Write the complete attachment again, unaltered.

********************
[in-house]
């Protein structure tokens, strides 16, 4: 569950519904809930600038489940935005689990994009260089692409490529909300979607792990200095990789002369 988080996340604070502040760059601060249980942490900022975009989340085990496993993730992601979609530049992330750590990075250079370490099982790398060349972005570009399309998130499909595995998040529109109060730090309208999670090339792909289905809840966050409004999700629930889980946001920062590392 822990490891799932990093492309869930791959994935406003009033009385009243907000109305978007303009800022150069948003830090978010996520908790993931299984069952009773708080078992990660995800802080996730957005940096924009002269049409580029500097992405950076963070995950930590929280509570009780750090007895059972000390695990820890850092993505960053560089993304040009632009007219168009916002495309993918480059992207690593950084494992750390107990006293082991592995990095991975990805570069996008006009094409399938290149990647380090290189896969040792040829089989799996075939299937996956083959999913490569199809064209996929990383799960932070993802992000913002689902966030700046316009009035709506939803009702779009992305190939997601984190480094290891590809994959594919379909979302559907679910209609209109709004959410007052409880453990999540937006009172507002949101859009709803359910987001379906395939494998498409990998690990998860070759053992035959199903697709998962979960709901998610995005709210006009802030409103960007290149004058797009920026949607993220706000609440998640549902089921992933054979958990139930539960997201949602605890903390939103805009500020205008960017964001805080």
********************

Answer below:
[in-house]
């Protein structure tokens, strides 16, 4: 569950519904809930600038489940935005689990994009260089692409490529909300979607792990200095990789002369 988080996340604070502040760059601060249980942490900022975009989340085990496993993730992601979609530049992330750590990075250079370490099982790398060349972005570009399309998130499909595995998040529109109060730090309208999670090339792909289905809840966050409004999700629930889980946001920062590392 822990490891799932990093492309869930791959994935406003009033009385009243907000109305978007303009800022150069948003830090978010996520908790993931299984069952009773708080078992990660995800802080996730957005940096924009002269049409580029500097992405950076963070995950930590929280509570009780750090007895059972000390695990820890850092993505960053560089993304040009632009007219168009916002495309993918480059992207690593950084494992750390107990006293082991592995990095991975990805570069996008006009094409399938290149990647380090290189896969040792040829089989799996075939299937996956083959999913490569199809064209996929990383799960932070993802992000913002689902966030700046316009009035709506939803009702779009992305190939997601984190480094290891590809994959594919379909979302559907679910209609209109709004959410007052409880453990999540937006009172507002949101859009709803359910987001379906395939494998498409990998690990998860070759053992035959199903697709998962979960709901998610995005709210006009802030409103960007290149004058797009920026949607993220706000609440998640549902089921992933054979958990139930539960997201949602605890903390939103805009500020205008960017964001805080």